The actions of a lawyer who adamantly declined to present before an Allahabad High Court bench confused the Supreme Court during the hearing of a criminal appeal.
The court stated that they would address the advocate’s behavior individually and added, “We are shocked to note that the advocate appointed by the appellants was bold enough to tell the concerned Bench of the High Court that he would not like to argue the matter before that Bench.”
The court believed that the advocate’s actions, which were documented in the contested order, could be considered both notorious behavior and, on the face of it, criminal contempt.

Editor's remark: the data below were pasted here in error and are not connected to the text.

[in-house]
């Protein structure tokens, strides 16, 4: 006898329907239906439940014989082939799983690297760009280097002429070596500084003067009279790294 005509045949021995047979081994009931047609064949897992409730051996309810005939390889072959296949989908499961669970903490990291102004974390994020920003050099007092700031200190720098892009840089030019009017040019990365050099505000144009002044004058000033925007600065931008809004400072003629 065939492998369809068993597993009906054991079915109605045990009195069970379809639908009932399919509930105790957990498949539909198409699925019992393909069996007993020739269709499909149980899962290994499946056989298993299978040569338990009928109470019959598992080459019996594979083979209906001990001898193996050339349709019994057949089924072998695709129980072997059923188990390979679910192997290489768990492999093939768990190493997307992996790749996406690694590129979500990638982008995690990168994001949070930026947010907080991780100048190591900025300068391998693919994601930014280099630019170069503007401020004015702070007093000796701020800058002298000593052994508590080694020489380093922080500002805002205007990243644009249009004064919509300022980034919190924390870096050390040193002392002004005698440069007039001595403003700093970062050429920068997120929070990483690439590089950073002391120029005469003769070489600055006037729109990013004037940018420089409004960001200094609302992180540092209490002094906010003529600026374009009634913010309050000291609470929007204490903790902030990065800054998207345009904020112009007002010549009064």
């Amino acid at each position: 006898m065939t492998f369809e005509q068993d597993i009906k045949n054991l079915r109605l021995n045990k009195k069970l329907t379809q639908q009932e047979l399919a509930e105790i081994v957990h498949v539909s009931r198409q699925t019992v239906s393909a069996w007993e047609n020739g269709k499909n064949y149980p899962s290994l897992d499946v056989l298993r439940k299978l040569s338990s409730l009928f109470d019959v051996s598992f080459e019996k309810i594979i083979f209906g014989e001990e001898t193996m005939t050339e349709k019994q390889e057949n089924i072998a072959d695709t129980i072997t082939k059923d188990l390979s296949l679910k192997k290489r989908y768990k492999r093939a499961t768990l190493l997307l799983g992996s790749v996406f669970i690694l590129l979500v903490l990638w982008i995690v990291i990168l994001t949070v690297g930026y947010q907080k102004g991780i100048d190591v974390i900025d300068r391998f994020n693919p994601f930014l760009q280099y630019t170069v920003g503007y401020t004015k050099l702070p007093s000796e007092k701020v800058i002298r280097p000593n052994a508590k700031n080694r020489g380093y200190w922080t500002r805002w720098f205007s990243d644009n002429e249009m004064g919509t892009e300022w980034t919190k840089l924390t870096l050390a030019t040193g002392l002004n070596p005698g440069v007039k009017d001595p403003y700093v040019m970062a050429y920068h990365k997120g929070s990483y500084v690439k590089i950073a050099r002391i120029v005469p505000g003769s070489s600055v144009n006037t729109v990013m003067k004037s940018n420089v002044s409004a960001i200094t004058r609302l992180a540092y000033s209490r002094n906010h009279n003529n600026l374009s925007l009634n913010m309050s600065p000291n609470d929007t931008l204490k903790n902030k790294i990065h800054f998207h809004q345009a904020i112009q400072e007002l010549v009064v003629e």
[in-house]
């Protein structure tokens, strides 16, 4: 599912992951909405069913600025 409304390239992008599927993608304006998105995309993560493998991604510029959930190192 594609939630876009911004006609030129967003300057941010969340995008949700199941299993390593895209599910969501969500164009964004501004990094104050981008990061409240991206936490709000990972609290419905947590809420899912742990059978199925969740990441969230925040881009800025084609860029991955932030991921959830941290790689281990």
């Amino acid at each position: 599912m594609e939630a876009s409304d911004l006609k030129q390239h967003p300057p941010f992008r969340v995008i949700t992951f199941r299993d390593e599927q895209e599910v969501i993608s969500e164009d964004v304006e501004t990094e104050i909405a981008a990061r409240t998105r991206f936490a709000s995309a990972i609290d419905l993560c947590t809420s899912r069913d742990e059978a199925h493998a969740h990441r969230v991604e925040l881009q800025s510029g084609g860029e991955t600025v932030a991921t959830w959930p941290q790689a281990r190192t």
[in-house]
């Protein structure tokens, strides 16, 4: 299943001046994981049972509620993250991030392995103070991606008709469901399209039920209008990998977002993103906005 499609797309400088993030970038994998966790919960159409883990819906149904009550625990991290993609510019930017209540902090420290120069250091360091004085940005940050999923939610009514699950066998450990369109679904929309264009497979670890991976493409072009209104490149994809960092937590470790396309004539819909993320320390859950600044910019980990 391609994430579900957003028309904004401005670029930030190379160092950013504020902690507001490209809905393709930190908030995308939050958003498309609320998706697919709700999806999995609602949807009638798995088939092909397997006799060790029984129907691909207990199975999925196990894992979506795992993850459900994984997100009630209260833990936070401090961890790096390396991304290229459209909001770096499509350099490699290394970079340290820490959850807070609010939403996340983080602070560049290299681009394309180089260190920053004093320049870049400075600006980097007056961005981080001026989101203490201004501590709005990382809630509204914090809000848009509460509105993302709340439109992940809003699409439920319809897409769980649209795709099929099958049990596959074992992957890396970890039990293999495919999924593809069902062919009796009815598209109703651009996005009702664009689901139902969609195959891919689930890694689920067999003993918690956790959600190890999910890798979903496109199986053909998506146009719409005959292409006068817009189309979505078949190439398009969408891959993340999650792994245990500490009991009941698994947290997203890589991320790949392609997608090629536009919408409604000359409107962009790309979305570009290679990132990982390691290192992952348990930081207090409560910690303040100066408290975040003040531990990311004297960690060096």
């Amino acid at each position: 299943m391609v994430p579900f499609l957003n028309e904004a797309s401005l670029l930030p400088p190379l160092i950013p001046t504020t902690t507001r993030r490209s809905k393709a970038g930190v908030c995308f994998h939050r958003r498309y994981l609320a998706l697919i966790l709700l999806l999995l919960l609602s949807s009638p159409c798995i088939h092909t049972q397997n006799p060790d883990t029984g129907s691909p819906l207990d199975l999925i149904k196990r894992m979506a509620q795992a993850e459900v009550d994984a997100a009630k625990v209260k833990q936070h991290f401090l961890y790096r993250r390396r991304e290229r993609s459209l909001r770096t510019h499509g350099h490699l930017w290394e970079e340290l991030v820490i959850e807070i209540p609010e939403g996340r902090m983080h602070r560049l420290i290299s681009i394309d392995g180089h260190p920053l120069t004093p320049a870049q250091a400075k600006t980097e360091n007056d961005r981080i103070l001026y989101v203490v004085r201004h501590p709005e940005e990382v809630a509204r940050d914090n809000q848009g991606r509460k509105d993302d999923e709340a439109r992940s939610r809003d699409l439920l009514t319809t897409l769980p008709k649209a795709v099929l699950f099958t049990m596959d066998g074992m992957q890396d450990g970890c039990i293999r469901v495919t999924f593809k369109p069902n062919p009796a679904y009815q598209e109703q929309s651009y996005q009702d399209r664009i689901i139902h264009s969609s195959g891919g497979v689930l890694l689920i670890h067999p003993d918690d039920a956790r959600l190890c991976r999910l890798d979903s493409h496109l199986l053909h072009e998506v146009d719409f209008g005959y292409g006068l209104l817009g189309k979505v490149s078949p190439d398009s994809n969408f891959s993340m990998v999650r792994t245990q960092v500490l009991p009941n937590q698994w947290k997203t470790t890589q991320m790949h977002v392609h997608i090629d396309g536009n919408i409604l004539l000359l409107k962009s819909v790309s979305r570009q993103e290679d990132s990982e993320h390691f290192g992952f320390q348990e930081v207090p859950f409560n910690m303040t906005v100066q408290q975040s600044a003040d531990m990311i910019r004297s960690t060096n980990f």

Nonetheless, the division bench of Justices Abhay S. Oka and Pankaj Mitha noted that it is unjust to punish the appellant by revoke his bail due to the actions of his attorney.
“This Court has consistently held the position that, in a particular case, if the accused’s advocate requests an unjustified postponement in the appeal against conviction, the Court may choose to designate an amicus curiae to support the accused’s position and hear the appeal on its merits. The High Court could have chosen to follow the aforementioned path,” the court declared.
As a result, the Court threw out the second portion of the contested order and gave the advocate a notice to show cause so that he could continue to appear in court.